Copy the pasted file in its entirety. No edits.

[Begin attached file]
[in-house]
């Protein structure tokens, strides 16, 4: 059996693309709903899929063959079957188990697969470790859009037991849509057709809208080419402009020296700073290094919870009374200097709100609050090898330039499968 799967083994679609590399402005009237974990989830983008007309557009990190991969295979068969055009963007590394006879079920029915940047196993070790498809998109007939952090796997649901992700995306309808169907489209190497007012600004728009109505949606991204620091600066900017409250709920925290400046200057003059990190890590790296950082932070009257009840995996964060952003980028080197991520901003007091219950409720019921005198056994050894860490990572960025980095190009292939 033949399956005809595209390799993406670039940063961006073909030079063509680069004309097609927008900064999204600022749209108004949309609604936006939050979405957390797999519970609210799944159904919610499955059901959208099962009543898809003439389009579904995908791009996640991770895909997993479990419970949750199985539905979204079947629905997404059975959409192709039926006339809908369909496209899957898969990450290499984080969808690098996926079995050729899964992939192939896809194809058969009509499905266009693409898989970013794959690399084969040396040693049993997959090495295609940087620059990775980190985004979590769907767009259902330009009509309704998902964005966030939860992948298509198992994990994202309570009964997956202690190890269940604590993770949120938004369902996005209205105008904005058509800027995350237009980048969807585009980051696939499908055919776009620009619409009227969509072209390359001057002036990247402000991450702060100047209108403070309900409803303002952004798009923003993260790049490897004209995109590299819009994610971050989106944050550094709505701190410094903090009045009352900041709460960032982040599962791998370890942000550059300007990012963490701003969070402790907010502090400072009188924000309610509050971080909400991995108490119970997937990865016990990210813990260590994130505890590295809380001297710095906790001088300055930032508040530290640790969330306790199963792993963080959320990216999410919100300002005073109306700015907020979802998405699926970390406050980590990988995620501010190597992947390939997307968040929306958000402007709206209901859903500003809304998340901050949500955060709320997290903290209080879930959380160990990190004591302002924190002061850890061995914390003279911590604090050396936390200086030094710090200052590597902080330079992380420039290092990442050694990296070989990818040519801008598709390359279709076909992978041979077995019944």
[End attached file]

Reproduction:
[in-house]
């Protein structure tokens, strides 16, 4: 059996693309709903899929063959079957188990697969470790859009037991849509057709809208080419402009020296700073290094919870009374200097709100609050090898330039499968 799967083994679609590399402005009237974990989830983008007309557009990190991969295979068969055009963007590394006879079920029915940047196993070790498809998109007939952090796997649901992700995306309808169907489209190497007012600004728009109505949606991204620091600066900017409250709920925290400046200057003059990190890590790296950082932070009257009840995996964060952003980028080197991520901003007091219950409720019921005198056994050894860490990572960025980095190009292939 033949399956005809595209390799993406670039940063961006073909030079063509680069004309097609927008900064999204600022749209108004949309609604936006939050979405957390797999519970609210799944159904919610499955059901959208099962009543898809003439389009579904995908791009996640991770895909997993479990419970949750199985539905979204079947629905997404059975959409192709039926006339809908369909496209899957898969990450290499984080969808690098996926079995050729899964992939192939896809194809058969009509499905266009693409898989970013794959690399084969040396040693049993997959090495295609940087620059990775980190985004979590769907767009259902330009009509309704998902964005966030939860992948298509198992994990994202309570009964997956202690190890269940604590993770949120938004369902996005209205105008904005058509800027995350237009980048969807585009980051696939499908055919776009620009619409009227969509072209390359001057002036990247402000991450702060100047209108403070309900409803303002952004798009923003993260790049490897004209995109590299819009994610971050989106944050550094709505701190410094903090009045009352900041709460960032982040599962791998370890942000550059300007990012963490701003969070402790907010502090400072009188924000309610509050971080909400991995108490119970997937990865016990990210813990260590994130505890590295809380001297710095906790001088300055930032508040530290640790969330306790199963792993963080959320990216999410919100300002005073109306700015907020979802998405699926970390406050980590990988995620501010190597992947390939997307968040929306958000402007709206209901859903500003809304998340901050949500955060709320997290903290209080879930959380160990990190004591302002924190002061850890061995914390003279911590604090050396936390200086030094710090200052590597902080330079992380420039290092990442050694990296070989990818040519801008598709390359279709076909992978041979077995019944």